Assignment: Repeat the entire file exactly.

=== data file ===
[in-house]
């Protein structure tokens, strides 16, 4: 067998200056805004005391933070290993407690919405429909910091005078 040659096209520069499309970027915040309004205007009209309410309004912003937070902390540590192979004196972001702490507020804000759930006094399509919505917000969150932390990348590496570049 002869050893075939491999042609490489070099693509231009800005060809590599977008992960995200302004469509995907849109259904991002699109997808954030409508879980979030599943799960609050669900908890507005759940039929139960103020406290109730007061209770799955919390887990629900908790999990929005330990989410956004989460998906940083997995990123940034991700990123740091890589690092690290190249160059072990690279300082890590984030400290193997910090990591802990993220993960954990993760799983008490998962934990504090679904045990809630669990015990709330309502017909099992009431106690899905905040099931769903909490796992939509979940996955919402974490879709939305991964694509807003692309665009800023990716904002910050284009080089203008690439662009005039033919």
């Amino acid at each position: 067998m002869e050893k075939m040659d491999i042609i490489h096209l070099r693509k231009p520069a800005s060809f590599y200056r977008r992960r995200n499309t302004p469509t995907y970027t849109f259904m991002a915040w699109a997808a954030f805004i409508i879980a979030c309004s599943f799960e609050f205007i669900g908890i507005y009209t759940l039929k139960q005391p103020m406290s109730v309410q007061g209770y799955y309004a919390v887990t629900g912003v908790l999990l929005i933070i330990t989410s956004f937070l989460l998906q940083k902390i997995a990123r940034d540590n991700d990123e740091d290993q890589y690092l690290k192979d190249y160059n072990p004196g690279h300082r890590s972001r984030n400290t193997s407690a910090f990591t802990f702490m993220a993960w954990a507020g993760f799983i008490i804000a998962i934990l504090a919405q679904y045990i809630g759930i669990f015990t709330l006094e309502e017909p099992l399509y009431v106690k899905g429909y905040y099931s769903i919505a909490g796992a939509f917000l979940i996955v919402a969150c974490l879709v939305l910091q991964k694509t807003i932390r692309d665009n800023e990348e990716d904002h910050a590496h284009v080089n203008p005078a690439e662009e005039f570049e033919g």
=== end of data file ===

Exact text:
[in-house]
């Protein structure tokens, strides 16, 4: 067998200056805004005391933070290993407690919405429909910091005078 040659096209520069499309970027915040309004205007009209309410309004912003937070902390540590192979004196972001702490507020804000759930006094399509919505917000969150932390990348590496570049 002869050893075939491999042609490489070099693509231009800005060809590599977008992960995200302004469509995907849109259904991002699109997808954030409508879980979030599943799960609050669900908890507005759940039929139960103020406290109730007061209770799955919390887990629900908790999990929005330990989410956004989460998906940083997995990123940034991700990123740091890589690092690290190249160059072990690279300082890590984030400290193997910090990591802990993220993960954990993760799983008490998962934990504090679904045990809630669990015990709330309502017909099992009431106690899905905040099931769903909490796992939509979940996955919402974490879709939305991964694509807003692309665009800023990716904002910050284009080089203008690439662009005039033919």
């Amino acid at each position: 067998m002869e050893k075939m040659d491999i042609i490489h096209l070099r693509k231009p520069a800005s060809f590599y200056r977008r992960r995200n499309t302004p469509t995907y970027t849109f259904m991002a915040w699109a997808a954030f805004i409508i879980a979030c309004s599943f799960e609050f205007i669900g908890i507005y009209t759940l039929k139960q005391p103020m406290s109730v309410q007061g209770y799955y309004a919390v887990t629900g912003v908790l999990l929005i933070i330990t989410s956004f937070l989460l998906q940083k902390i997995a990123r940034d540590n991700d990123e740091d290993q890589y690092l690290k192979d190249y160059n072990p004196g690279h300082r890590s972001r984030n400290t193997s407690a910090f990591t802990f702490m993220a993960w954990a507020g993760f799983i008490i804000a998962i934990l504090a919405q679904y045990i809630g759930i669990f015990t709330l006094e309502e017909p099992l399509y009431v106690k899905g429909y905040y099931s769903i919505a909490g796992a939509f917000l979940i996955v919402a969150c974490l879709v939305l910091q991964k694509t807003i932390r692309d665009n800023e990348e990716d904002h910050a590496h284009v080089n203008p005078a690439e662009e005039f570049e033919g």